Editors: D. E. Wittkower and Lucinda Rush

Publisher: Open Court

ISBN-10: 0812698347

ISBN-13: 978-0812698343

Good sci-fi stories are often morality plays. That’s what made the original version of Star Trek exciting and revolutionary—many of the stories, often lifted from sci-fi literature—focused a spotlight on moral issues by reducing them to their bare essence. Ender’s Game, by Orson Scott Card, is an example of a novel-length morality play that contains many moral ambiguities, as analyzed in this collection of philosophical articles.

I found the articles very readable, entertaining, and informative but often wondered if the writers were over-thinking and/or second-guessing Mr. Card. I was reminded of my English class long ago with N. Scott Momaday when I could ace his TA’s quizzes simply by mentioning something Freudian. One can say, though, that at least no article here has become a launching platform for a PhD in philosophy…so far.

One issue that came to the fore before the release of the movie was Card’s homophobia and stand against same-sex marriage. That prompted me to write a blog post suggesting that a writer’s political or cultural views shouldn’t matter if he tells a good story. Ender’s Game is one helluva story, after all. But the article “How Queer is Ender?”, by Michaud and Watkins, treats this issue. They argue, for example, that the novel is really about Card’s gender bias and how homosexual love between males should never be consummated. I’ll leave this to the experts but modestly opine that they’re over-thinking a good story—I read the book shortly after it received the Nebula Award (it also received the Hugo Award a year later) and saw an analogy with male-only military prep schools and academies, but more along the lines of stresses induced by a competitive, testosterone-charged environment. Maybe I’m naïve.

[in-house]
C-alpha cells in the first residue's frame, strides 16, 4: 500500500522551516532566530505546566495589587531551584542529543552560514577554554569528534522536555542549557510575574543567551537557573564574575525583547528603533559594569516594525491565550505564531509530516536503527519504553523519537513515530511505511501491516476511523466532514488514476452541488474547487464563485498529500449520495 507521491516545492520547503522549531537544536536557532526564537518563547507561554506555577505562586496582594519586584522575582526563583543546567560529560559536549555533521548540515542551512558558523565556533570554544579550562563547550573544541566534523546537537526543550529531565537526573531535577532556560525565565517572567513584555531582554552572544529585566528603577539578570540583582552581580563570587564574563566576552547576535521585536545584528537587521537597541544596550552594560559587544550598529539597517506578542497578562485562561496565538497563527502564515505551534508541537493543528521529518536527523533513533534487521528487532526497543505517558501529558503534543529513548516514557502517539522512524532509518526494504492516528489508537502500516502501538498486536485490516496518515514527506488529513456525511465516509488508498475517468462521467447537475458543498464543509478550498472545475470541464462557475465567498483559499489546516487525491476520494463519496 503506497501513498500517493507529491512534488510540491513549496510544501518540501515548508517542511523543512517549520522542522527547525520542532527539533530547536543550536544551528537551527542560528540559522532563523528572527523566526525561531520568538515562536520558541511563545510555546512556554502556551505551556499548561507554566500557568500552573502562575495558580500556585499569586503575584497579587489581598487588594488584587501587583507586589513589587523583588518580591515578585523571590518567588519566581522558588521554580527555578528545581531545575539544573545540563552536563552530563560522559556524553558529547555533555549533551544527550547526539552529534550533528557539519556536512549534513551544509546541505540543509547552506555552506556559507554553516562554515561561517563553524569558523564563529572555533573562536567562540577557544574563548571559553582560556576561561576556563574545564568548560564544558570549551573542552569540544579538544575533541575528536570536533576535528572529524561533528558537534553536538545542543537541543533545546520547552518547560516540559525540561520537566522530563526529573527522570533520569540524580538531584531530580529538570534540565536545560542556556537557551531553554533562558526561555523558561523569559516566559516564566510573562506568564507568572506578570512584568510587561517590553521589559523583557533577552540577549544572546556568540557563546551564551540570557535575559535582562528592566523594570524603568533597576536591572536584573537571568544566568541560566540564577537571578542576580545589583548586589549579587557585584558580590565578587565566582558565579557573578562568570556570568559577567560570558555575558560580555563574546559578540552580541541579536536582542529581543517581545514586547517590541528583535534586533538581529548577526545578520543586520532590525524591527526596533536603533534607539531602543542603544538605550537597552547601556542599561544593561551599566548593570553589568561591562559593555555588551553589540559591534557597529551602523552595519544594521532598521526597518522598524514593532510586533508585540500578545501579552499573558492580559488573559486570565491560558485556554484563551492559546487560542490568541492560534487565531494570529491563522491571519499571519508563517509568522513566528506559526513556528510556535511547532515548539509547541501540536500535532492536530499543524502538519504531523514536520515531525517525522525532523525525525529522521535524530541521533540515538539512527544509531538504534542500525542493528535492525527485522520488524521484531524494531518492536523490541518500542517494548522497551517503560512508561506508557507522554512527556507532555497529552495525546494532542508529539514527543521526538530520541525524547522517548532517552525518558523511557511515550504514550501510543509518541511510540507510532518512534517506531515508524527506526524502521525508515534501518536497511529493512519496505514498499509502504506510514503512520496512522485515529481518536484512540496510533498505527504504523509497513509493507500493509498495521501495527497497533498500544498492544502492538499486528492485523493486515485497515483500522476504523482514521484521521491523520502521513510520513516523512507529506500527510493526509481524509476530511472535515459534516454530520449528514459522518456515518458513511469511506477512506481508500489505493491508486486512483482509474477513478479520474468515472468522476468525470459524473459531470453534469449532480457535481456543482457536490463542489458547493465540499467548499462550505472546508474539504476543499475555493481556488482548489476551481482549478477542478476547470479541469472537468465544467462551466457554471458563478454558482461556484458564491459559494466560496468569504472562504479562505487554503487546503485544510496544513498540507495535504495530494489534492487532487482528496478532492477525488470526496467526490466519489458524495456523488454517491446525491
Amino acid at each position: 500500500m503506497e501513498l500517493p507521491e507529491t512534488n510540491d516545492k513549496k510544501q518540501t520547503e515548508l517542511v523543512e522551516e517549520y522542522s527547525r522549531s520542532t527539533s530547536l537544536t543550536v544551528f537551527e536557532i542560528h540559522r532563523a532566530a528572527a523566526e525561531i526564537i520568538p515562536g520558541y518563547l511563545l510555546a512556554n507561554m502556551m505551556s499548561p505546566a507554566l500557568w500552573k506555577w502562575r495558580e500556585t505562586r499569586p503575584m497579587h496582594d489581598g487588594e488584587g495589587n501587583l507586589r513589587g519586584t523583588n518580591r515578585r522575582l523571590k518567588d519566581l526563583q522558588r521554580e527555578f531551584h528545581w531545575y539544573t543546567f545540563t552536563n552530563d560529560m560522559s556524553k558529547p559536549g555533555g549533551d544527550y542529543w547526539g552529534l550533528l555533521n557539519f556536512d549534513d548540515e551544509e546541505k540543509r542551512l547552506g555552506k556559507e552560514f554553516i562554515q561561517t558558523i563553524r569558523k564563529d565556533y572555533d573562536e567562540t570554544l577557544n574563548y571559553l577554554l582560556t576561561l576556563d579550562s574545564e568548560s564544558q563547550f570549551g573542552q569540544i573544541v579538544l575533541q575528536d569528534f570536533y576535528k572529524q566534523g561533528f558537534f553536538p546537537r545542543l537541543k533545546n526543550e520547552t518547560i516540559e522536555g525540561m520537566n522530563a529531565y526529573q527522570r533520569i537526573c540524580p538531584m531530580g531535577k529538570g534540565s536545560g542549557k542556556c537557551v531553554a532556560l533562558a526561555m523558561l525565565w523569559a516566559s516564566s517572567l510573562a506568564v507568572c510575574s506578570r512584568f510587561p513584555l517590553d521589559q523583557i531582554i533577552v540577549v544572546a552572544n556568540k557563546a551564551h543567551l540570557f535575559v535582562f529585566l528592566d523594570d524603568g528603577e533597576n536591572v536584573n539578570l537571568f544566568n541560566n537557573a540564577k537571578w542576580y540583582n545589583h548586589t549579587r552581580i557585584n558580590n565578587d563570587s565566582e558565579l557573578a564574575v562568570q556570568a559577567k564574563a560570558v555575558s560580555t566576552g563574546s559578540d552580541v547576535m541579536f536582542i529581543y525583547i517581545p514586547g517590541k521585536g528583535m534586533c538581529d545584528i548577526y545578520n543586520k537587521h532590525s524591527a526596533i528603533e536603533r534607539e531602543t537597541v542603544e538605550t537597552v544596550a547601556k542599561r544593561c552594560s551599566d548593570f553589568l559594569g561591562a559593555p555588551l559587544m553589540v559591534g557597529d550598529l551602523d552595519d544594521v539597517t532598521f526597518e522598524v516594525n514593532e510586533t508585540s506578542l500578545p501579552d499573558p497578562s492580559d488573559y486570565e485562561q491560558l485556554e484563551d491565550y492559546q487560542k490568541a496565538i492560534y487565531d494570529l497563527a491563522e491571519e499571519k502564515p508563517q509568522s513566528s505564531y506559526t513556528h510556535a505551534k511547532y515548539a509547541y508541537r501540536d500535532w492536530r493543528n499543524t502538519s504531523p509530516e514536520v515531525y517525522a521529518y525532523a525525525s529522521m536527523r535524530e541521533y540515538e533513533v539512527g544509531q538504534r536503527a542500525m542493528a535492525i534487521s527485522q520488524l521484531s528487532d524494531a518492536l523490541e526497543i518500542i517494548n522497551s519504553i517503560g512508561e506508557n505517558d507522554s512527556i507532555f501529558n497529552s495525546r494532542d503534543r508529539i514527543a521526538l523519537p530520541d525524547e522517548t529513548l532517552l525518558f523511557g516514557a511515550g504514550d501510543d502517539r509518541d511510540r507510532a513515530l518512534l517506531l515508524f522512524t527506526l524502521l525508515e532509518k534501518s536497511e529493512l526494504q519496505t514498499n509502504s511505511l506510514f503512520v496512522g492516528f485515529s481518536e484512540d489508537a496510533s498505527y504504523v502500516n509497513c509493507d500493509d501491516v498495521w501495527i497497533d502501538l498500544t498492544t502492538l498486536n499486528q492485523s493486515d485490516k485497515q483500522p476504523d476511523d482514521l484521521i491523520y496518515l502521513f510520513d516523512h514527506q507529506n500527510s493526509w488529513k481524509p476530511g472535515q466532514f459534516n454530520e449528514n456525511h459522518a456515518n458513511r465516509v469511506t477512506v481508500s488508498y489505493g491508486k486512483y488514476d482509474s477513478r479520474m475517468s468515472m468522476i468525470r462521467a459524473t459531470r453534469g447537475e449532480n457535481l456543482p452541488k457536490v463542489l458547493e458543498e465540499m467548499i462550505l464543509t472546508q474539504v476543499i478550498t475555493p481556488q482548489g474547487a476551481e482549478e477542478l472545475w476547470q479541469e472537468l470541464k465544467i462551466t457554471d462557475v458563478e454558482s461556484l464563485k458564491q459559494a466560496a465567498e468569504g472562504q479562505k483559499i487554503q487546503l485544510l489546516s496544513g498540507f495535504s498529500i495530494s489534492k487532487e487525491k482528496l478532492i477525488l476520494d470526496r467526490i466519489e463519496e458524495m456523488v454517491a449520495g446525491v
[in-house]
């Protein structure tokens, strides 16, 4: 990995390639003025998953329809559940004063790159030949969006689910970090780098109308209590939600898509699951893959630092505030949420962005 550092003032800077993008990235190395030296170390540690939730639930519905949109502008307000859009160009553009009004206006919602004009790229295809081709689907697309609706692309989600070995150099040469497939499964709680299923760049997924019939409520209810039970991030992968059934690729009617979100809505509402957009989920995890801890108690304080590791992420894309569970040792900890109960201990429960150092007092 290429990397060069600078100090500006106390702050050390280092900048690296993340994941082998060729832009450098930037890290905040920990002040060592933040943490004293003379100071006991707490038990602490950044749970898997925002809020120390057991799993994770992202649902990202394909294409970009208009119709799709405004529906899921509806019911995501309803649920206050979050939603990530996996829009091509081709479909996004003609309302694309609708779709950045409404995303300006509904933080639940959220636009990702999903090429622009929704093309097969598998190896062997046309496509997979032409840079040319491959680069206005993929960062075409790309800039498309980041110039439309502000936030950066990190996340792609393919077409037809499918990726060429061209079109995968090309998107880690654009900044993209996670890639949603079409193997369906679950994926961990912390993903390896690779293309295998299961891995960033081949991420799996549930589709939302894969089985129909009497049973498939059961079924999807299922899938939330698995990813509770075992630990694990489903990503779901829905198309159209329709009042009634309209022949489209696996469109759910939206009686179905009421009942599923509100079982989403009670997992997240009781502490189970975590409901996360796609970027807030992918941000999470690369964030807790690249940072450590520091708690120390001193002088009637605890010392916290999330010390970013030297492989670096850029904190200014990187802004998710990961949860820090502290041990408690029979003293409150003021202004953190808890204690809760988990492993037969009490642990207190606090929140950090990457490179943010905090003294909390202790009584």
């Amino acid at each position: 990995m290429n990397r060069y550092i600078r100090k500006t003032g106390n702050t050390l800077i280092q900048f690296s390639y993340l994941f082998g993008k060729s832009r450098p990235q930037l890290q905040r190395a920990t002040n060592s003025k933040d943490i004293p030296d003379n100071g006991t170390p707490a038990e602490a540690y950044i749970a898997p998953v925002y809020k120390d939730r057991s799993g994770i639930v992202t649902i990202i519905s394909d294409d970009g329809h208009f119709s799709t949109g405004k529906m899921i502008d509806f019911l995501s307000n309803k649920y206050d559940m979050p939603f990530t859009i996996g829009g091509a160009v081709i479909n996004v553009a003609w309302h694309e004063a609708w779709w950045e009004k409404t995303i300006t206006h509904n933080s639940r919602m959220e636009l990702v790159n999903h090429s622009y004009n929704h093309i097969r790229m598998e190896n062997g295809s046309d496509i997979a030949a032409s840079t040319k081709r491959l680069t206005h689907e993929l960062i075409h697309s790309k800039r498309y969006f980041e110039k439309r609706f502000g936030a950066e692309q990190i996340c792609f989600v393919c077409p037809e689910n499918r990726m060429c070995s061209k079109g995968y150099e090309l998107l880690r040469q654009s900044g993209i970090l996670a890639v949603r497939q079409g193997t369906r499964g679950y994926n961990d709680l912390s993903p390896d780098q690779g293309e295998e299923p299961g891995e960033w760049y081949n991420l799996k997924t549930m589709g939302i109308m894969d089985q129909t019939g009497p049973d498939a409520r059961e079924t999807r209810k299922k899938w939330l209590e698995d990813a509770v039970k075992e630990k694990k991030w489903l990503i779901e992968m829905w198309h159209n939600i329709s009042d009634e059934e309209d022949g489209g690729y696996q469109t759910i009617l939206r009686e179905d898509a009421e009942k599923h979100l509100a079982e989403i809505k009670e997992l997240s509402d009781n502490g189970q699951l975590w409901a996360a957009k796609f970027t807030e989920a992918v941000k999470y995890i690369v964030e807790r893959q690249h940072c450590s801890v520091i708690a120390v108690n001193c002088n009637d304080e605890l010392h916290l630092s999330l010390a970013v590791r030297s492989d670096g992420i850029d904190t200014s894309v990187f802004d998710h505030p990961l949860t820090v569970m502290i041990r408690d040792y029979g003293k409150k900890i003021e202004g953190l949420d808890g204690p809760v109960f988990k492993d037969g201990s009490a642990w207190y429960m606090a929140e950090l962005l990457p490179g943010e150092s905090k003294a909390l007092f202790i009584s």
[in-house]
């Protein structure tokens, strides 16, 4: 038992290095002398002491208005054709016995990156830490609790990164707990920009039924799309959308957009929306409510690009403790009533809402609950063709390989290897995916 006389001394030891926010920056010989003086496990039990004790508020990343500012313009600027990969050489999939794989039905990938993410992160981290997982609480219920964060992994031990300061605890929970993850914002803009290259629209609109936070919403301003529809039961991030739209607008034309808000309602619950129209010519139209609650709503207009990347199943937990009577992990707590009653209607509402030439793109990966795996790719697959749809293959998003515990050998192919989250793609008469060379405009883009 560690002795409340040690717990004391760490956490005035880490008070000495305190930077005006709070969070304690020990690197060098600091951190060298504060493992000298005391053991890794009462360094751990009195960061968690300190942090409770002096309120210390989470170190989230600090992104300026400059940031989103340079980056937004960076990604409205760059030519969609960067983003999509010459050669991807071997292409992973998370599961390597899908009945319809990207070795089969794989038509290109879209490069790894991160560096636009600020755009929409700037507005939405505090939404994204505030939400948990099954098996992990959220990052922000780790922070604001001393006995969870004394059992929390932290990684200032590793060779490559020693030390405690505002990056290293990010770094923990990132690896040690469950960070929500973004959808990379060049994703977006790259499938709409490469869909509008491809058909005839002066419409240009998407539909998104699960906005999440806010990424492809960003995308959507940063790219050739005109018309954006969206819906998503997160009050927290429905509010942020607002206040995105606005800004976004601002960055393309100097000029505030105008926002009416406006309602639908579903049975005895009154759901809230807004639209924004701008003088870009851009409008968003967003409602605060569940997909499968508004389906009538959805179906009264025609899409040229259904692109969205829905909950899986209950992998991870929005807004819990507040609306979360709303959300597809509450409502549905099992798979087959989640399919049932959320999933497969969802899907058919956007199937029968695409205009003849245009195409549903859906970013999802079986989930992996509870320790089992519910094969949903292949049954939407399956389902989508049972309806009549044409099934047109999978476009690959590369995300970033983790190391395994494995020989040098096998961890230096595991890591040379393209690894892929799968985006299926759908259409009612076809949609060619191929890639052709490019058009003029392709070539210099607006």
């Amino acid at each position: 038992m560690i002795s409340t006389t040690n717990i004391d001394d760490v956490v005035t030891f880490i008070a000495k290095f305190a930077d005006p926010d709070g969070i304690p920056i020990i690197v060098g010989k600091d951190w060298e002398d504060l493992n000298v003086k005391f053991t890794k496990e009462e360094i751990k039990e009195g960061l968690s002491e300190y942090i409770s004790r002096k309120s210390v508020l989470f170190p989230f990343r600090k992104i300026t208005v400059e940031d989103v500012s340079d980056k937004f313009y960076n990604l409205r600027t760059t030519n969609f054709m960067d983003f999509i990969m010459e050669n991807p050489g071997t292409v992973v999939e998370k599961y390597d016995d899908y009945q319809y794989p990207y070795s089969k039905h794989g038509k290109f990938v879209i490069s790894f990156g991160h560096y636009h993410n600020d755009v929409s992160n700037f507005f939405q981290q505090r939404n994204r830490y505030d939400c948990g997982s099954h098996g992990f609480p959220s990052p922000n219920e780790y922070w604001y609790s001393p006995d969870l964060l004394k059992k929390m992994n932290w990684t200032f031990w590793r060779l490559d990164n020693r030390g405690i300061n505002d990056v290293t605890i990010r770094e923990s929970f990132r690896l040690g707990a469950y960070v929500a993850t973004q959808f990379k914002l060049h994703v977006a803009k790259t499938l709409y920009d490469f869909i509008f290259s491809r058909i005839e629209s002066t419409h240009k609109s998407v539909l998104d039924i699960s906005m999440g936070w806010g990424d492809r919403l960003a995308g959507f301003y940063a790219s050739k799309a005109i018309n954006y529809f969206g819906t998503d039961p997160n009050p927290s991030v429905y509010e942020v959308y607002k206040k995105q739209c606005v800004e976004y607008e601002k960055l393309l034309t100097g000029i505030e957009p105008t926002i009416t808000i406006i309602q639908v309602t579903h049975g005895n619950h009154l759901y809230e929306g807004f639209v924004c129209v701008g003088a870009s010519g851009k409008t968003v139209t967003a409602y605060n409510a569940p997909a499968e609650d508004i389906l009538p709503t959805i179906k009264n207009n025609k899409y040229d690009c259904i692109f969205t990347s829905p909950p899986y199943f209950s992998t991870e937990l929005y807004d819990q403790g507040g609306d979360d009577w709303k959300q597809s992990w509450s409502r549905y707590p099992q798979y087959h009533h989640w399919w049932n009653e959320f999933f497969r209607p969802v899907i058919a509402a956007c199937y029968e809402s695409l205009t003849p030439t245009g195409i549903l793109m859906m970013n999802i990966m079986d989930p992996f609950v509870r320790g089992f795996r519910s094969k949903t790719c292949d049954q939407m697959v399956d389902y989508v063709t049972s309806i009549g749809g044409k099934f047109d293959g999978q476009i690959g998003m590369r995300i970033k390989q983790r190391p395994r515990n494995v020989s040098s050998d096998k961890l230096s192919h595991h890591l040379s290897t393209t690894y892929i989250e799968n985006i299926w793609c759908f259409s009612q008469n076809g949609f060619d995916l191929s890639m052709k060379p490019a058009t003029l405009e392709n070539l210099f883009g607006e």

Pascoe’s article “Humanity beyond Humanity” considers an issue treated in my own opus. Ender’s ETs are exterminated because humans don’t understand the ETs’ humanity, and vice versa. Communication between sentient species is the issue here. In my book Sing a Samba Galactica, humans use supercomputers and complicated algorithms to change the varelse status of my ETs to raman status (using Card’s terms), even when the communication problem seems insurmountable. You’d think that with all the technological wonders of the Battle School, Card’s humans would have tried this. Instead, they opted for xenocide and tricked a tween into committing it.

The Sorensen duo asks, in fact, “Is Ender a Murderer?” Recall that Ender thought he was playing a game. If he is guilty, the authors argue, moral right and wrong must depend on actual outcomes. If not, they depend on expected outcomes. I find that an interesting moral conundrum and not just one for Ender, who believes he’s guilty (the novel’s sequel studies his guilt).

I’ve mentioned only three articles out of many. They might all be second-guessing Mr. Card, but it’s entertaining reading, albeit a bit heavy.

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